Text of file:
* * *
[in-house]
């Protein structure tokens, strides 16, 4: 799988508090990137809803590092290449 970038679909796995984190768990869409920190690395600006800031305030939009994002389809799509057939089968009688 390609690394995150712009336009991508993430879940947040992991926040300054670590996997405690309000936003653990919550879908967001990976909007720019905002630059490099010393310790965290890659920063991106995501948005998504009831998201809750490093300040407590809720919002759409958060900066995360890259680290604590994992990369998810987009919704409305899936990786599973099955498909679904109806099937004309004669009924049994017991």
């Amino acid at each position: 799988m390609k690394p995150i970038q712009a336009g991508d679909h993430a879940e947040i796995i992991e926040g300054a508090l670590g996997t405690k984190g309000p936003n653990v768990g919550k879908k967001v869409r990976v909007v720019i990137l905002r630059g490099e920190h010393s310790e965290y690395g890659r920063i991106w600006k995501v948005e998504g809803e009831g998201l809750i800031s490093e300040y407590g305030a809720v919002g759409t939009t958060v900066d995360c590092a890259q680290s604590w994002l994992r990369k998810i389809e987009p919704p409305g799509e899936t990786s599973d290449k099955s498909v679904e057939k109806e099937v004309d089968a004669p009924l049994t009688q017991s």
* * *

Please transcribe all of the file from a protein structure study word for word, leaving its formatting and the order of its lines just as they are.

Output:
[in-house]
């Protein structure tokens, strides 16, 4: 799988508090990137809803590092290449 970038679909796995984190768990869409920190690395600006800031305030939009994002389809799509057939089968009688 390609690394995150712009336009991508993430879940947040992991926040300054670590996997405690309000936003653990919550879908967001990976909007720019905002630059490099010393310790965290890659920063991106995501948005998504009831998201809750490093300040407590809720919002759409958060900066995360890259680290604590994992990369998810987009919704409305899936990786599973099955498909679904109806099937004309004669009924049994017991």
């Amino acid at each position: 799988m390609k690394p995150i970038q712009a336009g991508d679909h993430a879940e947040i796995i992991e926040g300054a508090l670590g996997t405690k984190g309000p936003n653990v768990g919550k879908k967001v869409r990976v909007v720019i990137l905002r630059g490099e920190h010393s310790e965290y690395g890659r920063i991106w600006k995501v948005e998504g809803e009831g998201l809750i800031s490093e300040y407590g305030a809720v919002g759409t939009t958060v900066d995360c590092a890259q680290s604590w994002l994992r990369k998810i389809e987009p919704p409305g799509e899936t990786s599973d290449k099955s498909v679904e057939k109806e099937v004309d089968a004669p009924l049994t009688q017991s």